Indeed, the Washington Post now reports that, from his reconstituted bridal suite at Mar-a-Lago, Trump has “seized on a new avenue to try to call the [2020 election] outcome into question: a hand recount of 2.1 million ballots cast in Arizona’s largest county”, and Trump is now “fixated on the unorthodox [audit] process underway in Phoenix”—the very process forced by Alexander and Stop the Steal. The Post reports that “Trump asks aides for updates about the process multiple times a day”, in doing so “expressing particular interest in the use of UV lights to scrutinize Maricopa’s ballots—a method that…could damage the votes.”

That last sentence should send a chill down your spine. What the Post is reporting, to be clear, is that a company called Cyber Ninjas—a company (a) based in Trump’s home state of Florida, (b) run by a “Stop the Steal advocate” (Arizona Mirror), (c) reported to be known by “almost no one involved in election or politics in Florida, the state where the company is headquartered” (Politico), (d) with no experience with election audits (Arizona Republic), and (e) per the Washington Post, “not federally accredited by the U.S. Election Assistance Commission to test voting systems”—is using techniques that could destroy ballots at a time when the top cheerleader of their efforts is insisting he wants to see a shift in vote tallies. A rule of thumb: destroying ballots shifts tallies.

That Trump will declare “proof” of voter fraud if Cyber Ninjas manages to change the vote tallies in Arizona is evidenced by a recent bizarre patio rant at Mar-a-Lago, where he interrupted a private gathering to fulminate further about the presidential election, expressing excitement only in discussing the Arizona audit pushed by Ali Alexander:

Let’s see what they find [in Arizona]. I wouldn’t be surprised if they found thousands and thousands and thousands of votes, so we’re going to watch that very closely. And after that, you’ll watch Pennsylvania [do a post-election audit of ballots], and you’ll watch Georgia, and you’re gonna watch Michigan and Wisconsin. And you’re watching New Hampshire [conduct a post-election audit in the Town of Windham]—they found a lot of votes up in New Hampshire. Because this was a rigged election and everybody knows it. And we’re going to be watching it very closely. But just take a look [at] it: [the Arizona audit] is on closed-circuit [TV], I guess it’s on all over the place because everyone’s talking about it.

Politico notes that Trump is so obsessed with the audit that he has even “repeatedly hyped up the [audit] in written statements that have also attacked Arizona Republican Governor Doug Ducey, whom the former president hasn’t forgiven for his refusal to call the state’s election results into question.” According to the Post, Trump has gone so far as to demand—unsuccessfully—that Ducey call up the National Guard to oversee the audit, a sign that he seeks to position the review as a matter of national security. Per the Post, even Jack Sellers, Republican chairman of the Maricopa County Board of Supervisors, now says the audit is “creating more chaos [and] more doubt and not solving anything.” He added, in a Post interview, that Doug Logan, owner of Cyber Ninjas, has a “disconcerting” unfamiliarity with Arizona election law.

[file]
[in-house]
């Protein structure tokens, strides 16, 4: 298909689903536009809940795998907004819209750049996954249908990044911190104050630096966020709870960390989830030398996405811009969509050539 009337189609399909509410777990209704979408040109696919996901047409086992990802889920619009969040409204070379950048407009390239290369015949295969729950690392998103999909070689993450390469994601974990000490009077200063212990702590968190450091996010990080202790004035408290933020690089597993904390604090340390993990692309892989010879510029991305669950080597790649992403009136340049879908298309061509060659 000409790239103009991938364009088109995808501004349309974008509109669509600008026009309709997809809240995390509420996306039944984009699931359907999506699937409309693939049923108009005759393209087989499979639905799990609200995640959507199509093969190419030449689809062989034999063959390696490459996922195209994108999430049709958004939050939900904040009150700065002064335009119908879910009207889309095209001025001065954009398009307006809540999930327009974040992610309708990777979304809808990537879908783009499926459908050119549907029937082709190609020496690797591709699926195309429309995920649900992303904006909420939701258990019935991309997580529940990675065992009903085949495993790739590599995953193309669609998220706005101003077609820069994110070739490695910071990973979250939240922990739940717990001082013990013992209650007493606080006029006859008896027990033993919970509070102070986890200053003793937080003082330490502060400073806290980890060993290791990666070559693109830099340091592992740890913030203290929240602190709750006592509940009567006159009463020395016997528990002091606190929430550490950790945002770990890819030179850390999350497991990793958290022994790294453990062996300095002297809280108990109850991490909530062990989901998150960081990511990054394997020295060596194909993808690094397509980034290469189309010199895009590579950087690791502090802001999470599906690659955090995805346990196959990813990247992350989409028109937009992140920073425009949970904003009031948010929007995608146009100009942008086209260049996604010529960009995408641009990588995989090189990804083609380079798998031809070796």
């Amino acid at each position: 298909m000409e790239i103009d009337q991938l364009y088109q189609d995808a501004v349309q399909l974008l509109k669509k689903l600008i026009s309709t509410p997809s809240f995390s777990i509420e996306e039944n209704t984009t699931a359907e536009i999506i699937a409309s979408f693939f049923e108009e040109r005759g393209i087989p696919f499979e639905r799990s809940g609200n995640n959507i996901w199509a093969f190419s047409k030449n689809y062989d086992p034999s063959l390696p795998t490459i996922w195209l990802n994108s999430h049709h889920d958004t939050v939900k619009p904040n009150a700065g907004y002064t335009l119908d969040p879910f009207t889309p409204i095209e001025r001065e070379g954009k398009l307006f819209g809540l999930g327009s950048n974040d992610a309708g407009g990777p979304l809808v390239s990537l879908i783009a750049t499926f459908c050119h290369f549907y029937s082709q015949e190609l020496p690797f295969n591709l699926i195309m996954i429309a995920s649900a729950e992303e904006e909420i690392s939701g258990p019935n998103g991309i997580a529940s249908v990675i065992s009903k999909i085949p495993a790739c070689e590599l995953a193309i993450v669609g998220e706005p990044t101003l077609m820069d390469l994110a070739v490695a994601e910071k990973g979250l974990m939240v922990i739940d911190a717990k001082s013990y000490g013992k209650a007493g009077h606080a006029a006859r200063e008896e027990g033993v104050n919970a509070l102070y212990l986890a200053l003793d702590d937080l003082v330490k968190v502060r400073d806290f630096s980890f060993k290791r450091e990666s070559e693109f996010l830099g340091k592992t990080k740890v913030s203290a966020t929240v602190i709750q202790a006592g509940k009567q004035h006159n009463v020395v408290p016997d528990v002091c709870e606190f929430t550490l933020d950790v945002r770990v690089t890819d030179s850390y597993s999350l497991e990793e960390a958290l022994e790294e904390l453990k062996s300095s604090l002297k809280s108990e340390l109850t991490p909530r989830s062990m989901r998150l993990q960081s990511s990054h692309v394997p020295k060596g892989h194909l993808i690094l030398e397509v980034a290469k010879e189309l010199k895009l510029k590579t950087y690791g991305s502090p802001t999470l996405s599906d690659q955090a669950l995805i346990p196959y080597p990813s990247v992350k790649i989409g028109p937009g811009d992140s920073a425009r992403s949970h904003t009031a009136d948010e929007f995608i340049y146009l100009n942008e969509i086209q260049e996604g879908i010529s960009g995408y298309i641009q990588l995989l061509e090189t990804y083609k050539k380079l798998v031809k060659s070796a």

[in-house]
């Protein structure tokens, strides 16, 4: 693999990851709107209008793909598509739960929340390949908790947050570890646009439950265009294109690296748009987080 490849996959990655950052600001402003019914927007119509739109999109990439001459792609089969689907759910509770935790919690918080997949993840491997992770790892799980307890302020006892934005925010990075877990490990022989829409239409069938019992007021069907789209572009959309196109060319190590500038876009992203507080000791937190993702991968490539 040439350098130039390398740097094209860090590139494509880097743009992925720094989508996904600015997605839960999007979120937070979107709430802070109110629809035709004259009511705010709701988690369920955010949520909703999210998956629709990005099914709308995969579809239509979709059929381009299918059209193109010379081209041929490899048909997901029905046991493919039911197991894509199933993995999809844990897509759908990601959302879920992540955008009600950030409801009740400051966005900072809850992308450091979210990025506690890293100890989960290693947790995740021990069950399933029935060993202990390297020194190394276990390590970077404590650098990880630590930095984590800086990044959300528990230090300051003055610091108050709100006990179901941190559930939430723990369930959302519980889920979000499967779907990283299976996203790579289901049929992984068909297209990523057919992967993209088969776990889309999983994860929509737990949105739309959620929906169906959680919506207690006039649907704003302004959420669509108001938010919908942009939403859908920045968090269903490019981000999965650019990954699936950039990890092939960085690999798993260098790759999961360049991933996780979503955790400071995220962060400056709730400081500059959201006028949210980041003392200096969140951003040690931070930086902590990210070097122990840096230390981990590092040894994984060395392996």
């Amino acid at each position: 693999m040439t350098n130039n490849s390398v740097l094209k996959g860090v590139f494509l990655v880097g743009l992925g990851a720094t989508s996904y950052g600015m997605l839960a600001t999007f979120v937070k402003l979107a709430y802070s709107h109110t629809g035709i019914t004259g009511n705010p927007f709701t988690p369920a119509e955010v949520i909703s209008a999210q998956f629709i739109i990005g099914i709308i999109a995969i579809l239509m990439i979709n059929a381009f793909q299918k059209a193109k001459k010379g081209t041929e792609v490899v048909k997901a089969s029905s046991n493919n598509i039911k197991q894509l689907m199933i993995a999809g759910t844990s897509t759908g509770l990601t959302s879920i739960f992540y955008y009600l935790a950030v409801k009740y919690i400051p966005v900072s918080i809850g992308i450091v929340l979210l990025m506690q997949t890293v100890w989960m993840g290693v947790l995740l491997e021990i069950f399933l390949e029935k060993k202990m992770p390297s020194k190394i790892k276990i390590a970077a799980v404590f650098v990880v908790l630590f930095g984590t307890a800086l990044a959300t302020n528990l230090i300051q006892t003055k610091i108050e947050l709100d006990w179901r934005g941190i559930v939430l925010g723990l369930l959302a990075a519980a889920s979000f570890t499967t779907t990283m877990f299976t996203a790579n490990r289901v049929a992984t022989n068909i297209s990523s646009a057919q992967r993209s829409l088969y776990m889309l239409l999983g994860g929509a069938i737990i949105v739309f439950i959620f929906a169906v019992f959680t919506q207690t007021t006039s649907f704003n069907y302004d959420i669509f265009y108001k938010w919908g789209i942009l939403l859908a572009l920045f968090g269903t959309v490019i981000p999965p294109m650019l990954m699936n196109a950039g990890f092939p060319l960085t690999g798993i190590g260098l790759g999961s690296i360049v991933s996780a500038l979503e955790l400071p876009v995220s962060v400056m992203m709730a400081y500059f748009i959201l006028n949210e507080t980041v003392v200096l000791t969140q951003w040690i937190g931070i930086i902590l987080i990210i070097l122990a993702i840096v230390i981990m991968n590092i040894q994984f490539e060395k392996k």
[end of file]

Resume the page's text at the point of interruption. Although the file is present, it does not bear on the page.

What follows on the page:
Cyber Ninjas Appears to Be a “Stop the Steal” Proxy

No one really knows the whole Cyber Ninjas backstory. But here’s what we do know:

  1. Ali Alexander started Stop the Steal as a Florida-based movement to inspect voting equipment and thereby “prove” claims of fraud in Florida elections;

  2. Doug Logan, the head of Cyber Ninjas, is a Stop the Steal advocate (see below);

  3. Cyber Ninjas is based in Florida, but no mainstream election official or group in Florida heard of them, suggesting that they must have been working with fringe groups in Florida (Stop the Steal being a good example of such a “fringe” group);

  4. Ali Alexander and Stop the Steal were one of the chief advocates of the current audit in Arizona, which inexplicably eschewed all reputable election-audit firms and any Arizona-based companies to contract with a company it seems almost impossible that Alexander and Stop the Steal never came across when they were working in Florida, Doug Logan was an advocate of their work, and the work both Stop the Steal and Logan were doing in Florida was in the same subfield.

It doesn’t take much dot-connecting to at least fear—and want to see investigated—the possibility that Donald Trump, having failed to convince Bowers and Fann to conduct a fraudulent post-election audit in Maricopa County, recruited a man with whom he and his team had had dealings in the past, Ali Alexander, to ensure that the said audit went forward, and that Stop the Steal was thereafter vital to ensuring that the audit would be conducted not in a responsible way but by a conspiracy theorist who may well be the functional equivalent of a proxy for Stop the Steal, and therefore for Trump.

Indeed, according to Politico, even top Florida Republicans have never heard of Logan or Cyber Ninjas. “‘Doug Logan? Cyber Ninjas? No. I don’t know these guys. Never heard of them,’ said Christian Ziegler, vice chair of the Republican Party of Florida and a resident of Sarasota, echoing a dozen top Florida Republicans and elections professionals interviewed by Politico.” This tracks with Alexander’s claim, to Church Militant, that RNC chair Ronna McDaniel is “not a fan of mine.” It would therefore be little surprise if Logan and Cyber Ninjas were known to a fringe group like Stop the Steal but not to anyone associated with the national Republican Party, or even the state GOP in the state where Cyber Ninjas is headquartered and does most of its business.

What the Audit Looks Like Now